Probing the elusive terrain where technology, disruptive phenomena, and the contradictory human impulses for order and chaos meet (and often collide), the films of audiovisual poet/essayist Deborah Stratman set off alarms both literal and figurative. Curated into three thematically distinct programs, “Forces and Gazes” highlights the artist’s signature juxtapositions of everyday banality with haunting, evocative images and sounds. In the first batch, quick, careful cutting gives a nondescript upstate New York bungalow metaphysical gravity in The Magician’s House (2007), while its centerpiece, From Hetty to Nancy (1997), achieves an eerie whimsy. Blasé, whinging voiceover courtesy of the titular English tourist’s letters home from Iceland drones over shots of the island’s harsh landscape, as its hearty inhabitants nonchalantly go about their business, and periodic first-person intertitle crawls detail disasters far worse than the narrator’s leaky tent.
Closer to home but no less ominous, the second program includes a historical audit of comet fear that plays like Armageddon reinterpreted as historical fever dream (. . . These Blazeing Starrs!, 2011) and the harrowing, longer-form showstopper In Order Not to Be Here (2002). This disquisition on American surveillance—and the illusion of control it fosters—is bookended by infrared chase footage, with the climactic chunk orchestrated by Stratman herself. It leaves little doubt that the sci-fi dystopias cooked up over the past couple of centuries have unequivocally come to pass and, incredibly, has a happy ending.
The final program delves more fully into the politics of place and features a loving ode to Chicago’s South Side (Shrimp Chicken Fish, 2010), as well as the series’ weakest (Energy Country, 2003) and strongest (Kuyenda N’kubvina, 2010) entries.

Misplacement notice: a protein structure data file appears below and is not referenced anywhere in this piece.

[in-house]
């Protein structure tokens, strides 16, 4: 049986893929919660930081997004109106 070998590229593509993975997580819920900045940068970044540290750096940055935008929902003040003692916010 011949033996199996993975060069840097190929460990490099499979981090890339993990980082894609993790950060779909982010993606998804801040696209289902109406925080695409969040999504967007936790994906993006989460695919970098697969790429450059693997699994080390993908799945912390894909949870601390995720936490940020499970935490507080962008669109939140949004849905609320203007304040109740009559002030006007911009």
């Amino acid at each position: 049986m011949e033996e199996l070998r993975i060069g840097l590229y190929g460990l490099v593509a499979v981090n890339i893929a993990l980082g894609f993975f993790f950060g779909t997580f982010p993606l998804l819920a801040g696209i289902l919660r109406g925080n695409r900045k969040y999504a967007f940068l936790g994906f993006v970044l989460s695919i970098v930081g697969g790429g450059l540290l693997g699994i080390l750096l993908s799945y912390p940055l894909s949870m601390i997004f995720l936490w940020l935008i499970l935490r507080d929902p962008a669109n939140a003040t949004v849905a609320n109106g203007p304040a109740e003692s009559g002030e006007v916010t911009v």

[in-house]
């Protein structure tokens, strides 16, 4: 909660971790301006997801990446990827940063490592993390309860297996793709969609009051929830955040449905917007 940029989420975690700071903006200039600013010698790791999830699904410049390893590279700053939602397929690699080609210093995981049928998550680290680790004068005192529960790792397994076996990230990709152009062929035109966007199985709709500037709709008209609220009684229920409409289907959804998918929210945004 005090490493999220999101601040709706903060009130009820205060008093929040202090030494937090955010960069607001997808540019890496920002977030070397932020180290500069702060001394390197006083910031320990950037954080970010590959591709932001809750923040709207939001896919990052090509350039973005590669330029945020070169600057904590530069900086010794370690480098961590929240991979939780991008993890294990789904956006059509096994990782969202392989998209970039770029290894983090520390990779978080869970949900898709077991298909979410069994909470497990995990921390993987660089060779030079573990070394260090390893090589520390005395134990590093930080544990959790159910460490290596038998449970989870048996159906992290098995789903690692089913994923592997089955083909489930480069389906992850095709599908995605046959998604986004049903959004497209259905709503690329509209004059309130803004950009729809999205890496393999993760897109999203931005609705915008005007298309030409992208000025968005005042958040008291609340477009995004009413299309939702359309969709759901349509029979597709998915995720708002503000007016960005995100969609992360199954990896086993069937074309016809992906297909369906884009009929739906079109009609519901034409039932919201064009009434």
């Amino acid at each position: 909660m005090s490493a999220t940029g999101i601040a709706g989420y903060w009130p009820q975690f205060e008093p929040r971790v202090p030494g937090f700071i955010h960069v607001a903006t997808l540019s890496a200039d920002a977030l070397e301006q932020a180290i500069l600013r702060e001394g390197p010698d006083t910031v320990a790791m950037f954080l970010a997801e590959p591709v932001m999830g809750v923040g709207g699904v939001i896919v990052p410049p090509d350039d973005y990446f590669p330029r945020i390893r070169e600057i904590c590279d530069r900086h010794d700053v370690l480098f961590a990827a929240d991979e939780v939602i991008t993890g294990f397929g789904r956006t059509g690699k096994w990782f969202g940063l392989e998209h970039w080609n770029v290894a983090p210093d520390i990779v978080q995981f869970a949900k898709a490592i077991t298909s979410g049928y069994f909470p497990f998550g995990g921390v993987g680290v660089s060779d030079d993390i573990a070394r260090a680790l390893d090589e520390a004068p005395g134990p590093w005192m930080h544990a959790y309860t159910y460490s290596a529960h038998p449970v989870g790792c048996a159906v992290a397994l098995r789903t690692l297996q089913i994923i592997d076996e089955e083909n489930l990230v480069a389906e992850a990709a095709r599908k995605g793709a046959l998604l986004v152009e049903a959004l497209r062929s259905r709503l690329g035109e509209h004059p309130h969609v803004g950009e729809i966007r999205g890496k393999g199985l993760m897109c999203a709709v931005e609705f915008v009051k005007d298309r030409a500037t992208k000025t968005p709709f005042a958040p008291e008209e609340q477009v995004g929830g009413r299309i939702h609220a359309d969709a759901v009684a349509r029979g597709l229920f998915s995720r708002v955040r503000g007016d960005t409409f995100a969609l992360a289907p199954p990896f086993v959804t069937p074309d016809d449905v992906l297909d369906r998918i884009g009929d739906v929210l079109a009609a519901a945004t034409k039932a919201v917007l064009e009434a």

Cumulatively, “Forces and Gazes” reveals Stratman’s vision as a deceptively complex, hyper-distilled alchemy of rigor and spontaneity. The pointedly repetitious Village, Silenced (2011) repurposes scenes from a 1943 reenactment of a Nazi invasion as a précis of oppression, while the moving and beautifully edited Kuyenda provides (among other things) an object lesson in how popular culture transcends social boundaries even as it’s inevitably defanged as the amount of money involved piles up. Shot in a relatively straightforward style in destitute Malawi, Kuyenda is as close as Stratman gets to documentary, and it puts most docs to shame. This uncanny versatility is bolstered by a mastery of sonic punctuation suitable for mainstream horror (albeit with a formal control that genre typically lacks), resulting in a rapturously cinematic body of work that coaxes us into seeing—and hearing—the familiar in invigorating, uncomfortable new ways.
This article from the Village Voice Archive was posted on July 18, 2012